Mexican American preschoolers lag their white counterparts in early language and pre-literacy skills, but are equal in social skills, according to new research from the University of California, Berkeley, and UCLA.

In a report published in the Maternal Child Health Journal, the researchers cautioned teachers, pediatricians and other health care providers to "not assume social-emotional delays, even when language or cognitive skills lag somewhat behind."

The research team -- comprised of research pediatricians, psychologists and a sociologist -- also suggested that health practitioners might take particular note of social and emotional delays when they do arise with Mexican American children, given the youngsters' generally robust development in that area.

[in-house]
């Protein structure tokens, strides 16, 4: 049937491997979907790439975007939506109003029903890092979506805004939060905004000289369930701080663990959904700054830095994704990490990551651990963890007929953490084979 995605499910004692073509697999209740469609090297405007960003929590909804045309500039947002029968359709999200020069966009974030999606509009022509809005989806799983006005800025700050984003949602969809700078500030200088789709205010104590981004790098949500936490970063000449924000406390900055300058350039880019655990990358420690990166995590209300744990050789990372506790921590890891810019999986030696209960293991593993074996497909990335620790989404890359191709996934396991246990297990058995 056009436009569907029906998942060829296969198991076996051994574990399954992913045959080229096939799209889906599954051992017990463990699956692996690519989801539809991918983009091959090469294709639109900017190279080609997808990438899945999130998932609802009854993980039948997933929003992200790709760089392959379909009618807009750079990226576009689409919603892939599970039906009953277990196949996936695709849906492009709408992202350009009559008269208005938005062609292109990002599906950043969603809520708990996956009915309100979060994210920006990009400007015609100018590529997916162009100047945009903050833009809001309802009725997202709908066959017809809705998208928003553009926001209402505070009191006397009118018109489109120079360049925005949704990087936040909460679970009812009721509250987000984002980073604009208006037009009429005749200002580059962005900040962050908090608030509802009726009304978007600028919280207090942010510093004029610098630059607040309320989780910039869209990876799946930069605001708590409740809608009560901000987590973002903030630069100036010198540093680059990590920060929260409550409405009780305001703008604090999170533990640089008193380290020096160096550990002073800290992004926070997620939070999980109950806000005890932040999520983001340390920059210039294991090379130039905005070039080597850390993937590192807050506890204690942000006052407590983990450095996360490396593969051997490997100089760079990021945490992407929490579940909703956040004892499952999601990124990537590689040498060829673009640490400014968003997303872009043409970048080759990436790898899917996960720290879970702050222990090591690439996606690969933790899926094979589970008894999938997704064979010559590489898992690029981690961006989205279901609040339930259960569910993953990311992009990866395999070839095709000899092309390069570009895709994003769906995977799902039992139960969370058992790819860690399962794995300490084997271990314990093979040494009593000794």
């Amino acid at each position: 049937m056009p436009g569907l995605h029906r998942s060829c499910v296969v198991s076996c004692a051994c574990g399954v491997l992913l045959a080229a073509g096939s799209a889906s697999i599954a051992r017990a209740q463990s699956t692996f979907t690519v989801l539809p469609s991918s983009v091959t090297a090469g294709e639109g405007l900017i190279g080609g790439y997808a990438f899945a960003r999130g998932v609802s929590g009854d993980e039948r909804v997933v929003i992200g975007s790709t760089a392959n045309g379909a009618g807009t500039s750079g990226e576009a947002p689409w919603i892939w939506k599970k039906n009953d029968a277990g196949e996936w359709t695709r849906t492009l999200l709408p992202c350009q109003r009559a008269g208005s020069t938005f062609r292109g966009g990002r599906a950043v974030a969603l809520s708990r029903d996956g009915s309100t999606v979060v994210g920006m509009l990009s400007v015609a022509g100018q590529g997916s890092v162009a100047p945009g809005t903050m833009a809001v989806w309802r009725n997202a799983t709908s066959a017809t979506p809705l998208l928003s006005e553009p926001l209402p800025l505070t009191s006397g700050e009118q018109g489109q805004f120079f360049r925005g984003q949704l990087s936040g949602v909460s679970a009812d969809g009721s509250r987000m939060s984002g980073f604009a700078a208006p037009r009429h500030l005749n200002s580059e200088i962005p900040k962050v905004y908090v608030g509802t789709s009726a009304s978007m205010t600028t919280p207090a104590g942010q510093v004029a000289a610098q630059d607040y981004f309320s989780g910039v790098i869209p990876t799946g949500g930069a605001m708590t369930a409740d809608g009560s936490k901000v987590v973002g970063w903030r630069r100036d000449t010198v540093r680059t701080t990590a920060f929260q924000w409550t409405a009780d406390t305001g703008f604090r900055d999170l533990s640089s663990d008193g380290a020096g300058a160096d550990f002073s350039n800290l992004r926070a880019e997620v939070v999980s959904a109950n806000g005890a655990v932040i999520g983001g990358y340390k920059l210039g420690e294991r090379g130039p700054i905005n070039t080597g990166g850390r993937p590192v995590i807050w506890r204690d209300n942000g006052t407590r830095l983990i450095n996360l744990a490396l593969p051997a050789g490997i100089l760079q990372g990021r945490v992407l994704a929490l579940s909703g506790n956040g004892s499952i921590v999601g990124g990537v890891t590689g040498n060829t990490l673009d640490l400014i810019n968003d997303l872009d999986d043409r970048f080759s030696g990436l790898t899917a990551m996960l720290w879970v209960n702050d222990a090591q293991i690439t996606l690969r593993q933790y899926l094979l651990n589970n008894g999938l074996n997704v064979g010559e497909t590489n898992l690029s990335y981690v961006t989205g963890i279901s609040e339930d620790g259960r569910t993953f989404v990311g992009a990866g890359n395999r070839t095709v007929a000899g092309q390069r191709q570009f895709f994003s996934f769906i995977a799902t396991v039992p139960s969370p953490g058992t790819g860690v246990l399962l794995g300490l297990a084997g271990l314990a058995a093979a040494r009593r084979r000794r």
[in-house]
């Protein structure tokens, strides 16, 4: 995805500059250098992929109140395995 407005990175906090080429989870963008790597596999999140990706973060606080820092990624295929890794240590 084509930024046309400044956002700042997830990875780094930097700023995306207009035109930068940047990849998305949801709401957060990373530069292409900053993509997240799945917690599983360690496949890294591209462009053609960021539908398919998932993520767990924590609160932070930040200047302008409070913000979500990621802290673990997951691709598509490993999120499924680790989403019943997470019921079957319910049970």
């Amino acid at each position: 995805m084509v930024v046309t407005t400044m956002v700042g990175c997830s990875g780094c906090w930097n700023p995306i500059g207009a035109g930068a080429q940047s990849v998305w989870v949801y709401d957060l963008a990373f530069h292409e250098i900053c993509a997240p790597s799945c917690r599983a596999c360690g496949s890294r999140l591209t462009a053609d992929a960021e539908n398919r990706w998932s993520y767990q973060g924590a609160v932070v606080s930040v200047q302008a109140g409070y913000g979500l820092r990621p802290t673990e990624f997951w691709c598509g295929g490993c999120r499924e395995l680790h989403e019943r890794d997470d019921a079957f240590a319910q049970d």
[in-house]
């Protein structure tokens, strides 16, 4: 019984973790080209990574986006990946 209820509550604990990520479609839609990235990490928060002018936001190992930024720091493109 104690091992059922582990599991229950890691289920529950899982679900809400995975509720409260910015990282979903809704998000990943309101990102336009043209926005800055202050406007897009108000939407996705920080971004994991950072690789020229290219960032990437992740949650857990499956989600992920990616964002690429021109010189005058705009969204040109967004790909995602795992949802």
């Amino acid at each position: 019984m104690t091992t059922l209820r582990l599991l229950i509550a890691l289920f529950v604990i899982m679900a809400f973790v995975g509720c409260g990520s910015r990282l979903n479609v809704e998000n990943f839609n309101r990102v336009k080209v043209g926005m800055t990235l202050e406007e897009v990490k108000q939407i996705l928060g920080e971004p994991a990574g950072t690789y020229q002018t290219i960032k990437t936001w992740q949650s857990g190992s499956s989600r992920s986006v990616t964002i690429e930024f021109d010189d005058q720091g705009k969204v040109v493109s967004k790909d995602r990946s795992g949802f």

Experts attributed the gap to poverty rates and exposure to books at home.

The researchers found that nearly half of Mexican American and other Latino children they studied were read to once a week or less. Just 14 percent of all white parents read to their children that infrequently.

Thirty-seven percent of Mexican American families in the study sample of 4,700 children nationwide lived below the federal poverty line, compared with 10 percent of white families.